Do science funding policies and cultures prevent UK science from attracting a diverse community of people? A parliamentary inquiry into this question will be taken forward by the government thanks to the work of a Trinity College alumna.
The diversity in STEM proposal was led by Trinity alumna Rachel Oliver (1996), now a professor of materials science at Cambridge, with the support of 203 signatories, including 15 Oxford University scientists.
The inquiry is one of four to be taken forward by the House of Commons Science and Technology Select Committee following an open call using the hashtag #MyScienceInquiry. The call invited the scientific community and members of the public to suggest ideas and areas of concern that they believed would benefit from a rigorous inquiry by the Committee.
The proposal led by Professor Oliver called for an inquiry into the extent to which funding policies, procedures and cultures are marginalising and excluding scientists from underrepresented groups, adding that the issue has the potential to threaten creativity and productivity in the UK STEMM community. A diverse group of over 200 signatories working within academia, industry and science communication came together to support the proposal.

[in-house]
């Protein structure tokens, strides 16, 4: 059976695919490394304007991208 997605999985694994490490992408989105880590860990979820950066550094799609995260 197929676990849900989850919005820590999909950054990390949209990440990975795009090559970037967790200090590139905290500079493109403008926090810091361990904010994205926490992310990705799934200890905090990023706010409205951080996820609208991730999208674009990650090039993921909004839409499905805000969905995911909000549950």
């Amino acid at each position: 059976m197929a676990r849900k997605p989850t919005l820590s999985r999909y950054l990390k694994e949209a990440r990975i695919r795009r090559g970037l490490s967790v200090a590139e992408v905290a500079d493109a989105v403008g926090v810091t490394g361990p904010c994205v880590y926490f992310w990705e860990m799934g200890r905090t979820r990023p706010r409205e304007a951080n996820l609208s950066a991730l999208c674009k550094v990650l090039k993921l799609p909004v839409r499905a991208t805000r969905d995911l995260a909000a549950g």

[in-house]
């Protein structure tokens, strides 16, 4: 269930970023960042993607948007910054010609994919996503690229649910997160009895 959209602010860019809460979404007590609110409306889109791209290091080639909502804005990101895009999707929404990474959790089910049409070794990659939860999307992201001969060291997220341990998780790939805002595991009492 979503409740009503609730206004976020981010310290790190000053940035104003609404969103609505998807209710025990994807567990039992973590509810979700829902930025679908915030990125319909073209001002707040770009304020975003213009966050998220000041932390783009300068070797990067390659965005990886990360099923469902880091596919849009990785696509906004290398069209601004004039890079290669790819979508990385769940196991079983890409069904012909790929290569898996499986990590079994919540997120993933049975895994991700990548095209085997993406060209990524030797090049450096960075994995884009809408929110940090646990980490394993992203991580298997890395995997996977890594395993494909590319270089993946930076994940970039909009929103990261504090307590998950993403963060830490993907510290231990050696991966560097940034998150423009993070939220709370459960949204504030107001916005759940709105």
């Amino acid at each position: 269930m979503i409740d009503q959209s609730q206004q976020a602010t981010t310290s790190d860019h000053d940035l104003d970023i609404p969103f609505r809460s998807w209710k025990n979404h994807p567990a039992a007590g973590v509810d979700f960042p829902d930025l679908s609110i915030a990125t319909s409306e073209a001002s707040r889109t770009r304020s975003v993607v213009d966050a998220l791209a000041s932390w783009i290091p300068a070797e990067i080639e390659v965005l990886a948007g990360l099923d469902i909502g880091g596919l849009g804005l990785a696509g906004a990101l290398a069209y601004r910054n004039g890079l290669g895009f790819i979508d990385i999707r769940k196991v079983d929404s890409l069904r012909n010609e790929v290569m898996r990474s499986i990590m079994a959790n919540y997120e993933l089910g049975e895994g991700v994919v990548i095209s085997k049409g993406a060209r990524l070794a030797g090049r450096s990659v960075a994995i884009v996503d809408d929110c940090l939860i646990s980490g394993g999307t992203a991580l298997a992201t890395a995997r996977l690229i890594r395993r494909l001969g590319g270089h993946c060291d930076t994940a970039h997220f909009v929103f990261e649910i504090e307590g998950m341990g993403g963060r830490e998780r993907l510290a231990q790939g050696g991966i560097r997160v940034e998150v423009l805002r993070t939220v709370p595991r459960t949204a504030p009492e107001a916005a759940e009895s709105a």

The pitch was successful and the Committee have now pledged to launch the inquiry within the next 12 months.
Professor Oliver said: ‘The lack of diversity in STEMM shrinks the available pool of talent and ideas and hence limits the excellence of our research. I suggested the #MyScienceInquiry looks at equality, diversity, inclusion and accessibility in the research funding ecosystem because funding is hugely influential in controlling the research career pipeline, and so has a big influence on diversity in STEMM.
‘I’m delighted that this proposal was chosen by the select committee. The pitch I made was developed by a team of scientists from across the UK, working together to get our point across. The success of our pitch just shows how powerful diverse teams can be.’
Posted: 21 March 2019